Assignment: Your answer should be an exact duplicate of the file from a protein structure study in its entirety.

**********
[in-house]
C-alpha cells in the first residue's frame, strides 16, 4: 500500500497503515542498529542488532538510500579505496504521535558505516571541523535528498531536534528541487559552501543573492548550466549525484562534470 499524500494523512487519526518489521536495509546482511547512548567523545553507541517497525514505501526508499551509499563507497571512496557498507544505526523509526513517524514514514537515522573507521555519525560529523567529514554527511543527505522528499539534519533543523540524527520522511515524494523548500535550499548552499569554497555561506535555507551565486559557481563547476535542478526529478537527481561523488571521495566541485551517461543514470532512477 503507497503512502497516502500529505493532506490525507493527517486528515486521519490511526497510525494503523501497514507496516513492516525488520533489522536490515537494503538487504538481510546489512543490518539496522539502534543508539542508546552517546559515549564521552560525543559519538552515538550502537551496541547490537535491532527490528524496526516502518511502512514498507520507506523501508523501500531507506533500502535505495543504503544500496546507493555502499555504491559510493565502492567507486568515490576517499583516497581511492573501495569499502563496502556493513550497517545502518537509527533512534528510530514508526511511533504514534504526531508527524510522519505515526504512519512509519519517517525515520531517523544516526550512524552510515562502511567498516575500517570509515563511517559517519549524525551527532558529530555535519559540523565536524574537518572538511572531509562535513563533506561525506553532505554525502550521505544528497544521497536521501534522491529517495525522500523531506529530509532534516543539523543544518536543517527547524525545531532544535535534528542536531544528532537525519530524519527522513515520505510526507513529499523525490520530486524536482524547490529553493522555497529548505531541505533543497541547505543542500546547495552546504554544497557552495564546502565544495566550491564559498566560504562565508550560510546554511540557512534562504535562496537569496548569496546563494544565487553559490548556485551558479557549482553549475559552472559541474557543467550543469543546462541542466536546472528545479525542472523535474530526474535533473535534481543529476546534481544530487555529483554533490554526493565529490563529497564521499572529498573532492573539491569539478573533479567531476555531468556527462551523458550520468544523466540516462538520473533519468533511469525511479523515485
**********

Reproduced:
[in-house]
C-alpha cells in the first residue's frame, strides 16, 4: 500500500497503515542498529542488532538510500579505496504521535558505516571541523535528498531536534528541487559552501543573492548550466549525484562534470 499524500494523512487519526518489521536495509546482511547512548567523545553507541517497525514505501526508499551509499563507497571512496557498507544505526523509526513517524514514514537515522573507521555519525560529523567529514554527511543527505522528499539534519533543523540524527520522511515524494523548500535550499548552499569554497555561506535555507551565486559557481563547476535542478526529478537527481561523488571521495566541485551517461543514470532512477 503507497503512502497516502500529505493532506490525507493527517486528515486521519490511526497510525494503523501497514507496516513492516525488520533489522536490515537494503538487504538481510546489512543490518539496522539502534543508539542508546552517546559515549564521552560525543559519538552515538550502537551496541547490537535491532527490528524496526516502518511502512514498507520507506523501508523501500531507506533500502535505495543504503544500496546507493555502499555504491559510493565502492567507486568515490576517499583516497581511492573501495569499502563496502556493513550497517545502518537509527533512534528510530514508526511511533504514534504526531508527524510522519505515526504512519512509519519517517525515520531517523544516526550512524552510515562502511567498516575500517570509515563511517559517519549524525551527532558529530555535519559540523565536524574537518572538511572531509562535513563533506561525506553532505554525502550521505544528497544521497536521501534522491529517495525522500523531506529530509532534516543539523543544518536543517527547524525545531532544535535534528542536531544528532537525519530524519527522513515520505510526507513529499523525490520530486524536482524547490529553493522555497529548505531541505533543497541547505543542500546547495552546504554544497557552495564546502565544495566550491564559498566560504562565508550560510546554511540557512534562504535562496537569496548569496546563494544565487553559490548556485551558479557549482553549475559552472559541474557543467550543469543546462541542466536546472528545479525542472523535474530526474535533473535534481543529476546534481544530487555529483554533490554526493565529490563529497564521499572529498573532492573539491569539478573533479567531476555531468556527462551523458550520468544523466540516462538520473533519468533511469525511479523515485